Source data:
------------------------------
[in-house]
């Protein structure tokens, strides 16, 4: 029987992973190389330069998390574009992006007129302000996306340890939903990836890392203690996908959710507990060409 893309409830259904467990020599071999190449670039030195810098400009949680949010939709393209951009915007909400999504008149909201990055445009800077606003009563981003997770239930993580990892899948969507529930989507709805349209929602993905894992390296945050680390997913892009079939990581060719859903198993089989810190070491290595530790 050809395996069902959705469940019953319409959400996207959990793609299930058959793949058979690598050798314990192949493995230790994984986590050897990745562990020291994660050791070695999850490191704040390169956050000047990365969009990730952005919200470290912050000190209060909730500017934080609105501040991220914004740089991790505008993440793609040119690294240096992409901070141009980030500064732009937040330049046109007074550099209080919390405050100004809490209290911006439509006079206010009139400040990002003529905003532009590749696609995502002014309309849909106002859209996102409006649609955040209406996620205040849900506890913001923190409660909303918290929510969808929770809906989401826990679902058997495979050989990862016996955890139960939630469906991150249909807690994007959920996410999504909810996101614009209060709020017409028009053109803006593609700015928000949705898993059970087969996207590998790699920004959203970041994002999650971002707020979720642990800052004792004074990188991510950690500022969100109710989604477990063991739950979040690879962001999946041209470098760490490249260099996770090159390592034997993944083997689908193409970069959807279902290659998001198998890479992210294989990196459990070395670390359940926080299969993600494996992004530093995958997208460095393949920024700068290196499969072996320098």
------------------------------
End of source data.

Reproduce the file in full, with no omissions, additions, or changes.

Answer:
[in-house]
């Protein structure tokens, strides 16, 4: 029987992973190389330069998390574009992006007129302000996306340890939903990836890392203690996908959710507990060409 893309409830259904467990020599071999190449670039030195810098400009949680949010939709393209951009915007909400999504008149909201990055445009800077606003009563981003997770239930993580990892899948969507529930989507709805349209929602993905894992390296945050680390997913892009079939990581060719859903198993089989810190070491290595530790 050809395996069902959705469940019953319409959400996207959990793609299930058959793949058979690598050798314990192949493995230790994984986590050897990745562990020291994660050791070695999850490191704040390169956050000047990365969009990730952005919200470290912050000190209060909730500017934080609105501040991220914004740089991790505008993440793609040119690294240096992409901070141009980030500064732009937040330049046109007074550099209080919390405050100004809490209290911006439509006079206010009139400040990002003529905003532009590749696609995502002014309309849909106002859209996102409006649609955040209406996620205040849900506890913001923190409660909303918290929510969808929770809906989401826990679902058997495979050989990862016996955890139960939630469906991150249909807690994007959920996410999504909810996101614009209060709020017409028009053109803006593609700015928000949705898993059970087969996207590998790699920004959203970041994002999650971002707020979720642990800052004792004074990188991510950690500022969100109710989604477990063991739950979040690879962001999946041209470098760490490249260099996770090159390592034997993944083997689908193409970069959807279902290659998001198998890479992210294989990196459990070395670390359940926080299969993600494996992004530093995958997208460095393949920024700068290196499969072996320098």